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The Crime Films of Anthony Mann$
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Max Alvarez

Print publication date: 2014

Print ISBN-13: 9781617039249

Published to University Press of Mississippi: May 2014

DOI: 10.14325/mississippi/9781617039249.001.0001

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date: 15 December 2017

Strange Impersonation (1946)

Strange Impersonation (1946)

Chapter:
(p.70) Chapter 7 Strange Impersonation (1946)
Source:
The Crime Films of Anthony Mann
Author(s):

Max Alvarez

Publisher:
University Press of Mississippi
DOI:10.14325/mississippi/9781617039249.003.0008

Anthony Mann’s final Republic Pictures assignment, Strange Impersonation, is the focus of this chapter. It stars Brenda Marshall as the most spellbinding female character to appear in a Mann picture, a chemist whose experiments with a new type of anaesthesia have disastrous results. This noir, whose author Mindret Lord had earlier collaborated with Mann on the Broadway revue New Faces of 1936, incorporates playful Brechtian elements into its dark narrative. In order to stay within his limited schedule and budget, Mann employed several extended uninterrupted camera takes, which nonetheless showcased his aptitude for positioning actors within confined spaces. The climactic police interrogation scene with its gruelling collage of close-ups, tilted medium shots, and expressionist low-angles, lays the visual foundation for such subsequent Mann enterprises as Railroaded! and Raw Deal. The chapter also monitors the film’s distribution in 1946, where it benefitted from being double-featured with a major M-G-M Technicolor musical.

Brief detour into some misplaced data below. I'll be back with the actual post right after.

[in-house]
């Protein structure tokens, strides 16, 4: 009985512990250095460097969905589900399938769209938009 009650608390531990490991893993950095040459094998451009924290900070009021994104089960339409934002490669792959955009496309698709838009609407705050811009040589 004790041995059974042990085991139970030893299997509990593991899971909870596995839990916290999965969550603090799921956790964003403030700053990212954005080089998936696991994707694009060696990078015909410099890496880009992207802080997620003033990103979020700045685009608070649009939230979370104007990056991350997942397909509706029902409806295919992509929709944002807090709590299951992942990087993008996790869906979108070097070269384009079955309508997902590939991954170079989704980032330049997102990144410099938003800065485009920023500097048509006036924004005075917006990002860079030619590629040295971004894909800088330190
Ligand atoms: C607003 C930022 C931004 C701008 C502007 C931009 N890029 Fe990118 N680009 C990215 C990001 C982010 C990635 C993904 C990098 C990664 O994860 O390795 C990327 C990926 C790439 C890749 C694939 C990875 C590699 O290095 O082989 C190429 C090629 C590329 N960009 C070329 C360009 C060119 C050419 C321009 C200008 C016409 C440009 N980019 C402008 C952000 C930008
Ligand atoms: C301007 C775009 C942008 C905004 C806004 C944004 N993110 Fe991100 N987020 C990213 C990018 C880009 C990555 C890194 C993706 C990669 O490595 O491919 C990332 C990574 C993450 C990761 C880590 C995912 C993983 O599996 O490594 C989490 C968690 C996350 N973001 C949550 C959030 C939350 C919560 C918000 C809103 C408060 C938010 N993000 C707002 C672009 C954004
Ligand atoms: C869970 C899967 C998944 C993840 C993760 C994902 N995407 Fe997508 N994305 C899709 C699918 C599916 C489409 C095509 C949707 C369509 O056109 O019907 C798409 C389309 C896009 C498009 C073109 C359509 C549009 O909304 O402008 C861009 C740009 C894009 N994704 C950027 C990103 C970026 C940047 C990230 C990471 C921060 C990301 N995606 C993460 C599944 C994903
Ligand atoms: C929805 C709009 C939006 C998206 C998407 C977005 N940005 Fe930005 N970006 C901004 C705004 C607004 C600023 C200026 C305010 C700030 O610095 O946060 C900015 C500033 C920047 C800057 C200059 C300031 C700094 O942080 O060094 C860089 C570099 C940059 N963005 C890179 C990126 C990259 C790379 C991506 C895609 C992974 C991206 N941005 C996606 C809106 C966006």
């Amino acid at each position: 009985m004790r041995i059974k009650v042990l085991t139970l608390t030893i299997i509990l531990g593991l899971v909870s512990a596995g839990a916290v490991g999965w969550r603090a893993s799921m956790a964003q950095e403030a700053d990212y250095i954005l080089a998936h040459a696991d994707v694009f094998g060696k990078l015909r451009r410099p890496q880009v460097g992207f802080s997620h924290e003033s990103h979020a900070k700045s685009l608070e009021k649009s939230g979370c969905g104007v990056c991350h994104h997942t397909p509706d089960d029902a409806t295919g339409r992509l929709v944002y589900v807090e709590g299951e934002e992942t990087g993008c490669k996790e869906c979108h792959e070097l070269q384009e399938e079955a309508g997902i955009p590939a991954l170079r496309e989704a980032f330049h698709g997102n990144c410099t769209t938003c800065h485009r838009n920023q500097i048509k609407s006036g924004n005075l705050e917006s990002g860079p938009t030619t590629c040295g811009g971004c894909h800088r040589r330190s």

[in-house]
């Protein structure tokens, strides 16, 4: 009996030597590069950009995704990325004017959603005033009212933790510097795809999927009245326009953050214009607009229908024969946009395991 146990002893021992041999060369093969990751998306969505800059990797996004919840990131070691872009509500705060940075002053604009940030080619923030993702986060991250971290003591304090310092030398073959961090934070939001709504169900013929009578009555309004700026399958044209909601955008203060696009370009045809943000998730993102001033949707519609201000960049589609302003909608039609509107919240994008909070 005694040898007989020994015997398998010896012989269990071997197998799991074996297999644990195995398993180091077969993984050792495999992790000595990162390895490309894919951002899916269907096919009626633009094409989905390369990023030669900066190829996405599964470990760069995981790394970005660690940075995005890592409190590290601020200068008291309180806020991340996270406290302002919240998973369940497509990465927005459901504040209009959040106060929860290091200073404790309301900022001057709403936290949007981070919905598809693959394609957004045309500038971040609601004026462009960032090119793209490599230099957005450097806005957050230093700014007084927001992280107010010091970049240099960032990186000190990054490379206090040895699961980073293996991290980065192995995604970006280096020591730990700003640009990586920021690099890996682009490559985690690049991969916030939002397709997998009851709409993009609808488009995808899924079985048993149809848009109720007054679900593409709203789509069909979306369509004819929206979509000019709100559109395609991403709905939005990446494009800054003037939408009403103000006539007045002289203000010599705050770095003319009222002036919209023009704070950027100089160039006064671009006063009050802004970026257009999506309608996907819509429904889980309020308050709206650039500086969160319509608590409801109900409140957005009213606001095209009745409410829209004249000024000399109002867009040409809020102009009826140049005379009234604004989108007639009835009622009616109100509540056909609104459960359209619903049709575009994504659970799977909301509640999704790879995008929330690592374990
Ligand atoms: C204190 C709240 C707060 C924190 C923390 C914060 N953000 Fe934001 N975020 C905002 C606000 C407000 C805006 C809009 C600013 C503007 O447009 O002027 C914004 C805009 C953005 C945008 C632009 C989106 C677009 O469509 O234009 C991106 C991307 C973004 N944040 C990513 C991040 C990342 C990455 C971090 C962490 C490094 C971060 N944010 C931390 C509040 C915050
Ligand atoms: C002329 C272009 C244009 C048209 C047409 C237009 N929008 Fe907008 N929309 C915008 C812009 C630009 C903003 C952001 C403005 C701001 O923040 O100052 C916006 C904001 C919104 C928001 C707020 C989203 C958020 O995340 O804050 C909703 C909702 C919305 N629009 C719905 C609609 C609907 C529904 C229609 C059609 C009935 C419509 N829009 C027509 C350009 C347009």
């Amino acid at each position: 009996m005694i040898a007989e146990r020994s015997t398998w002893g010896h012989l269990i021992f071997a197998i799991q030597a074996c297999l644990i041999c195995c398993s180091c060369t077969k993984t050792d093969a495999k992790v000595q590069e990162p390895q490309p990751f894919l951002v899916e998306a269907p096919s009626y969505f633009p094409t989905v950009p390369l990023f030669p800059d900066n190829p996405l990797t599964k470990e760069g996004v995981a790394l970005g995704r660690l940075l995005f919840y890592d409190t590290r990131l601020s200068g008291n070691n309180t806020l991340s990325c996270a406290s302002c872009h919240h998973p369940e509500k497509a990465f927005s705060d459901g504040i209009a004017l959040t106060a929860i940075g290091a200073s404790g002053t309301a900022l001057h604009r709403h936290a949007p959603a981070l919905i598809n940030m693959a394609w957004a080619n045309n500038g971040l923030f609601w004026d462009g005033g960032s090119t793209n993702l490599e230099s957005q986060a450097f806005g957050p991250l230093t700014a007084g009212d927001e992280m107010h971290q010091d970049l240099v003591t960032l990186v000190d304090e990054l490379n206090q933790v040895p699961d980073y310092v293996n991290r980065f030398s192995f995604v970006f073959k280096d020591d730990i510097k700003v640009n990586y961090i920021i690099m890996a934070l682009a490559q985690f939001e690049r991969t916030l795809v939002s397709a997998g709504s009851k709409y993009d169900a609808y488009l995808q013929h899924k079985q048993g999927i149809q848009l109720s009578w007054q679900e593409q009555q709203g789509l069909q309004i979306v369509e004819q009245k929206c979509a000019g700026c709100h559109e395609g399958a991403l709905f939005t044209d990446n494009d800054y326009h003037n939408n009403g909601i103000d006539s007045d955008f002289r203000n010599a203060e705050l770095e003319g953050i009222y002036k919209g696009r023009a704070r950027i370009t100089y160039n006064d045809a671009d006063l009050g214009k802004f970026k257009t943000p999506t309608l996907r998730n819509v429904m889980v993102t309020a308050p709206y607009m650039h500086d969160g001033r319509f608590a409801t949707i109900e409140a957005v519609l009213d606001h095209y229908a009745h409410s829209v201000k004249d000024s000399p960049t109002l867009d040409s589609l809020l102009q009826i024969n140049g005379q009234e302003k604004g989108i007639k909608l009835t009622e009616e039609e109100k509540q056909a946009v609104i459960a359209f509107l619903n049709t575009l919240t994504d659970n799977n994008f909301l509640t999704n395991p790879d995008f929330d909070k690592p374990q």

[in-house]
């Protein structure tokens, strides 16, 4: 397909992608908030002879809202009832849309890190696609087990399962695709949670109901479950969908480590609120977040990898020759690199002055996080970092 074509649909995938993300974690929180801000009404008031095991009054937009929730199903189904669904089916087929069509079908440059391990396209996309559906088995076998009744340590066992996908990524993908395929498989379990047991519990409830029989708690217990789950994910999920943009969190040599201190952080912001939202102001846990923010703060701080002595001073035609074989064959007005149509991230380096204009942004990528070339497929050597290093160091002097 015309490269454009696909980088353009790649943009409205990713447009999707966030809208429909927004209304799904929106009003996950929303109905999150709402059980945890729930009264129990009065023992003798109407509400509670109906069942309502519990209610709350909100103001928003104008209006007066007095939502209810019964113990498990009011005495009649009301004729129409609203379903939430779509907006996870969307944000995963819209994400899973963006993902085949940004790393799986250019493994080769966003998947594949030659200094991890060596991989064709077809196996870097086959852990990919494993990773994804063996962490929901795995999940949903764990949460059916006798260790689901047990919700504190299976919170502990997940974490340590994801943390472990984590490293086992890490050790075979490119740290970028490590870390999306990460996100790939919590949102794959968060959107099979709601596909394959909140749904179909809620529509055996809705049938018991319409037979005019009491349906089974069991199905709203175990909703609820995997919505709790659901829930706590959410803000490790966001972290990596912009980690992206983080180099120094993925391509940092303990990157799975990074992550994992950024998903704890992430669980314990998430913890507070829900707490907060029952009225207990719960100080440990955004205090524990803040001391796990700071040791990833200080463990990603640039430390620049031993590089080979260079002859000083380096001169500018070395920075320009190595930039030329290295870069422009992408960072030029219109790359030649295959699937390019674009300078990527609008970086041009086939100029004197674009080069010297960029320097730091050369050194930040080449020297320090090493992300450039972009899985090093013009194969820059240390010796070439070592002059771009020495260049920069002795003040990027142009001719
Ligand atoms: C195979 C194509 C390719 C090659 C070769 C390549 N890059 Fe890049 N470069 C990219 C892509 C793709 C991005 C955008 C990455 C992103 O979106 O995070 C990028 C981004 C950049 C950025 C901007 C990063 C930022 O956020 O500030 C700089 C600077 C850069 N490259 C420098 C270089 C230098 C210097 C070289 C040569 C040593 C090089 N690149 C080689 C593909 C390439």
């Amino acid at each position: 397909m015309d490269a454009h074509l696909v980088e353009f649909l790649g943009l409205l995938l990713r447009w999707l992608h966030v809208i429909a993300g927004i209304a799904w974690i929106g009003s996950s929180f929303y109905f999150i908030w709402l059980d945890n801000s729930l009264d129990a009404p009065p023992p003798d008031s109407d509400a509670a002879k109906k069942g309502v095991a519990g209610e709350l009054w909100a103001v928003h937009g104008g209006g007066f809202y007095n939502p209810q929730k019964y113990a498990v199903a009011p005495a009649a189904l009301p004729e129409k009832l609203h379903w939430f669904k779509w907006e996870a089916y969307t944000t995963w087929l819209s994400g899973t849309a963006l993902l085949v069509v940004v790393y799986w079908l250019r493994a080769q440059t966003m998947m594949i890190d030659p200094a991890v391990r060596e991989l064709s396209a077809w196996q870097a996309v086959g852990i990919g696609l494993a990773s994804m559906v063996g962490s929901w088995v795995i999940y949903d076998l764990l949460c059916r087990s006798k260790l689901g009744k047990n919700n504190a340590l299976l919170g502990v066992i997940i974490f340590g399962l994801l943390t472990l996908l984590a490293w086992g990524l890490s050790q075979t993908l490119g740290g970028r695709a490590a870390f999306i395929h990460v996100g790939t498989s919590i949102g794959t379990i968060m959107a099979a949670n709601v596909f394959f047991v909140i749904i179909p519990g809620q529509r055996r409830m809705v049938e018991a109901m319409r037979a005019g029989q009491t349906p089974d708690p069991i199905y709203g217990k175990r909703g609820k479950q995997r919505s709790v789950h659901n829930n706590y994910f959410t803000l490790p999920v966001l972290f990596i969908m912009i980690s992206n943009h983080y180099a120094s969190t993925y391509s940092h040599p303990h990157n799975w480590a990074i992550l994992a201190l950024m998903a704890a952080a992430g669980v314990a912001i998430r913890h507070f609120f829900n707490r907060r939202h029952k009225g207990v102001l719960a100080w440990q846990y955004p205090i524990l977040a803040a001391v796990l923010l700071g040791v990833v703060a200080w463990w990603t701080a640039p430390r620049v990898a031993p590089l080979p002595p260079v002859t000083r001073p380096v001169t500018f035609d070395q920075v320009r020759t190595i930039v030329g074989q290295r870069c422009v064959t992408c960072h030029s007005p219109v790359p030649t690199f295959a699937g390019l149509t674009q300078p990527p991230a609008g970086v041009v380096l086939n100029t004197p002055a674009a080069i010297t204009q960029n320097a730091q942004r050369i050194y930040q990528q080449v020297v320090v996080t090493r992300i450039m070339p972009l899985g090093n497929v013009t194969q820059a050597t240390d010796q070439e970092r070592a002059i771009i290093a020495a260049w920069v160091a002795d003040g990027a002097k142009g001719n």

Keywords:   Anaesthesia, noir, Mindret Lord, Brechtian, expressionist

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